Vaccines are extremely sensitive to temperature. A WHO study estimates that up to 50% of vaccines worldwide are wasted every year. This is largely due to the lack of temperature control and complete cold chain logistics. At present, the two fast-moving companies, Pfizer and Moderna, are developing mRNA, the messenger ribonucleic acid vaccine.

There are strict requirements on temperature conditions. Pfizer’s vaccine must be kept at minus 70 degrees Celsius. At present, in the absence of sufficient ultra-cold and low-temperature freezer facilities, a large amount of dry ice has become an alternative. Pfizer has developed a special incubator that uses dry ice to store vaccines for 10 days.


In Massachusetts, USA, Mark and his team are stepping up production of dry ice for vaccine manufacturers. During the COVID-19 pneumonia epidemic, the demand for gasoline in the United States fell, and some ethanol ctories that produced carbon dioxide as a by-product were forced to close, resulting in a carbon dioxide shortage in the United States.

The tricky thing is that in international cargo transportation, dry ice is classified as a dangerous product. Lufthansa of Germany warned that dry ice reduces the ability of aircraft to transport vaccines. The amount of dry ice stored on the aircraft is limited, generally within 500 to 1,000 kg.

In order for the vaccine to be processed on a large scale, safely transported and quickly distributed, the air cargo capacity cannot be delayed. IATA CEO Juniak called it the “mission of the century” for the global air cargo industry. According to IATA estimates, if one dose of the COVID-19 vaccine is used for each of the 7.5 billion people in the world, 8,000 flights are required The Boeing 747 freighter can act immediately to meet the capacity.

In addition, some countries have relatively backward infrastructure and sanitation. How to ensure the safe transportation and vaccination of vaccines is also a difficult problem.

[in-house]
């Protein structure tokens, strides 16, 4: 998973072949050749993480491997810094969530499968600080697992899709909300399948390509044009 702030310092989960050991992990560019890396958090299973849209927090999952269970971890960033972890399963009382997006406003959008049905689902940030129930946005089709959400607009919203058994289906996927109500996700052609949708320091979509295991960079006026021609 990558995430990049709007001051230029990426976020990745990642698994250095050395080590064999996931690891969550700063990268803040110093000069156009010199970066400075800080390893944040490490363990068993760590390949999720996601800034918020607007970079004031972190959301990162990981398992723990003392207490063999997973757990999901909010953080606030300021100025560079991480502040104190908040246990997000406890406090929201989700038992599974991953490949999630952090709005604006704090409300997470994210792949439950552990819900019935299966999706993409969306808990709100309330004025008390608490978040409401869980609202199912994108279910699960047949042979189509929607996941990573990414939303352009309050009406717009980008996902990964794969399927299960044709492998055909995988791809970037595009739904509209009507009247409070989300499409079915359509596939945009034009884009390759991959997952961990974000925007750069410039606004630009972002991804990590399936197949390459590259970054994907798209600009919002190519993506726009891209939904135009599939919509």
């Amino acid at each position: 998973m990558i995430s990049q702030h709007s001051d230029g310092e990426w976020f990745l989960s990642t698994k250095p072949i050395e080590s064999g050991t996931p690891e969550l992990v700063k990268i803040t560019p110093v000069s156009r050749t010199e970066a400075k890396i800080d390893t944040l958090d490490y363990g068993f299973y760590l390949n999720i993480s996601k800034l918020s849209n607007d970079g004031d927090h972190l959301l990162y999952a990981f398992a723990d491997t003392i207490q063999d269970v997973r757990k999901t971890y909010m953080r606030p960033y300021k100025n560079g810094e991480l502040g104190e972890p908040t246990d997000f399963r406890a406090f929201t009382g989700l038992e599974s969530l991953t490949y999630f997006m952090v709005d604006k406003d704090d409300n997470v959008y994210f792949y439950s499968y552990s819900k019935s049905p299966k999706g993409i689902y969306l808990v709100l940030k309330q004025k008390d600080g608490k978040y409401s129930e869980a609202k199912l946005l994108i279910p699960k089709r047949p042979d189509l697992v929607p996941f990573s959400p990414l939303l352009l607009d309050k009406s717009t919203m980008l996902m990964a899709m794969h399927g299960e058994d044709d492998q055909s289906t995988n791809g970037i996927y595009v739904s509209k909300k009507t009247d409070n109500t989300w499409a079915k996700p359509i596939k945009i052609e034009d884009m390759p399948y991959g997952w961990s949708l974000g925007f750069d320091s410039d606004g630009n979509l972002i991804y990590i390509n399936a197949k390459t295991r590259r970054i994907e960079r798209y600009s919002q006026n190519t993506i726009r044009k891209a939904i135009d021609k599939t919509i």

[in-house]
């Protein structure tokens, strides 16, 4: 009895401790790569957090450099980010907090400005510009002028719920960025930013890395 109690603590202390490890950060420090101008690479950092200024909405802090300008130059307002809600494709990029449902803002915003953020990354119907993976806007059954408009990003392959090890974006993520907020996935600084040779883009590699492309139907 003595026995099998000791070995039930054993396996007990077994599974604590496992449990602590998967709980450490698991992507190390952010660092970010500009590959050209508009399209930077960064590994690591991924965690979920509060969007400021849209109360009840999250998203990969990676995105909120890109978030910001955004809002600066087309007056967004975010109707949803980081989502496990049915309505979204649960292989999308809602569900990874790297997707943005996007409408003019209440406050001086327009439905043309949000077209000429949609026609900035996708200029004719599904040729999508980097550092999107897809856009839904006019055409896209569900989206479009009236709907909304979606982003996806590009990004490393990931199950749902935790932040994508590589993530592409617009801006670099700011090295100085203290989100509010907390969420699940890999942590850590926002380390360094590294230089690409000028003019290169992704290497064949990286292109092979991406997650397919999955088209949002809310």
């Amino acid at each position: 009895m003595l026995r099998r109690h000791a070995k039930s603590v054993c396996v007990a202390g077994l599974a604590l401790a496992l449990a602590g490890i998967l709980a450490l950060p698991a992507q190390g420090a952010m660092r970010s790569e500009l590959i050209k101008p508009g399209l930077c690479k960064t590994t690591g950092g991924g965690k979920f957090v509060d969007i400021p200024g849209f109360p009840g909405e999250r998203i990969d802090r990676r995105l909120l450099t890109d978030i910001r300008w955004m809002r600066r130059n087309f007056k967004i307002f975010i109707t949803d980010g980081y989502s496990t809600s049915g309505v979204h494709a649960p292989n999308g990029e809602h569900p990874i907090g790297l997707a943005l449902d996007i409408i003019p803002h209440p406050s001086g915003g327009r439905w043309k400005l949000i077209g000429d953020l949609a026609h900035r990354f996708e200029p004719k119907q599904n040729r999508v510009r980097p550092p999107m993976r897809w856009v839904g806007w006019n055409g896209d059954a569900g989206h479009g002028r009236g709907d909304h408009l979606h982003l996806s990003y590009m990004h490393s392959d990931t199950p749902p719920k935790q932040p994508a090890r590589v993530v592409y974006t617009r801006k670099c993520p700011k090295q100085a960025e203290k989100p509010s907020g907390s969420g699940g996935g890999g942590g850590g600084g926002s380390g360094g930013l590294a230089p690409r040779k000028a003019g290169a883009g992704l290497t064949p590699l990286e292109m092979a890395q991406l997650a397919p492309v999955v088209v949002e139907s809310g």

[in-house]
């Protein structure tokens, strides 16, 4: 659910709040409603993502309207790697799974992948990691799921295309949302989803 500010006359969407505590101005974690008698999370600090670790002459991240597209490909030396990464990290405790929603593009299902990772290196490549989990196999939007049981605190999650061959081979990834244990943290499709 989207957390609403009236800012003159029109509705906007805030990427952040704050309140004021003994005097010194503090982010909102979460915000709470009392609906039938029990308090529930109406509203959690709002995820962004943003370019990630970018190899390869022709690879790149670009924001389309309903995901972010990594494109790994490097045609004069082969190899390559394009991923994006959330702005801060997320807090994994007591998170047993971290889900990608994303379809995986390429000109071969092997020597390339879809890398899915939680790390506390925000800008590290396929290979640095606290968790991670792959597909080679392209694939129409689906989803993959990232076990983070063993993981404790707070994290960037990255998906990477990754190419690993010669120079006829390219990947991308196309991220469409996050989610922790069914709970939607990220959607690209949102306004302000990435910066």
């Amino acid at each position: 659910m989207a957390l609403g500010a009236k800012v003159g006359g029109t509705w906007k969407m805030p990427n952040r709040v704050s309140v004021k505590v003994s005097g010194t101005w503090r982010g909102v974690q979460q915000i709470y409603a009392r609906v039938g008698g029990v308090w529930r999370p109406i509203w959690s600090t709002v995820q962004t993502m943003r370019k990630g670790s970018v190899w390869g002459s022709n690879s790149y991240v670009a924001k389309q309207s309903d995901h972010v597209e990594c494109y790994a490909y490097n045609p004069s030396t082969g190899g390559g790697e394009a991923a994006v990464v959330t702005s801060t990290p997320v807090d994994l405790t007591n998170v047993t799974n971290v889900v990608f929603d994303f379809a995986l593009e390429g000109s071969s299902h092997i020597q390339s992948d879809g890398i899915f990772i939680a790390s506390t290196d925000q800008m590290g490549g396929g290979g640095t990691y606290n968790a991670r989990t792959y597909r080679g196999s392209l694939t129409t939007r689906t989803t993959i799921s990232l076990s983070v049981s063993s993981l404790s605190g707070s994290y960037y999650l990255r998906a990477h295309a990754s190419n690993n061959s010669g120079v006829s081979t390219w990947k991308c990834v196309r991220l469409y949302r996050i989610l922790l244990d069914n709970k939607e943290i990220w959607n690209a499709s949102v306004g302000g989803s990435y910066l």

Professor Toby Peters, University of Birmingham, UK: You will find that in some regions and countries, 30% to 40% of medical centers may not have electricity. In some countries, less than 10% of medical centers may be equipped with normal Refrigerator in operation.

COVID-19 vaccine has not yet been launched

Even if the above-mentioned problems are solved, the vaccine will ultimately face every vaccinator. According to the latest poll, compared with August, the willingness of people in 15 countries to get the COVID-19 vaccine has dropped by an average of 4 percentage points, while no more than 50% of Americans are willing to vaccinate.

Eliminate people’s doubts about vaccination and solve the “last mile” problem

 You must know that only when enough people are vaccinated, the COVID-19 vaccine can really help people resist the virus, which means that the last person to vaccinate is more important than the first person to vaccinate.

How to eliminate people’s resistance to the COVID-19 vaccine may become the “last mile” on the journey of defeating the COVID-19 virus.

COVID-19 Vaccines: Glass Containers in Shortage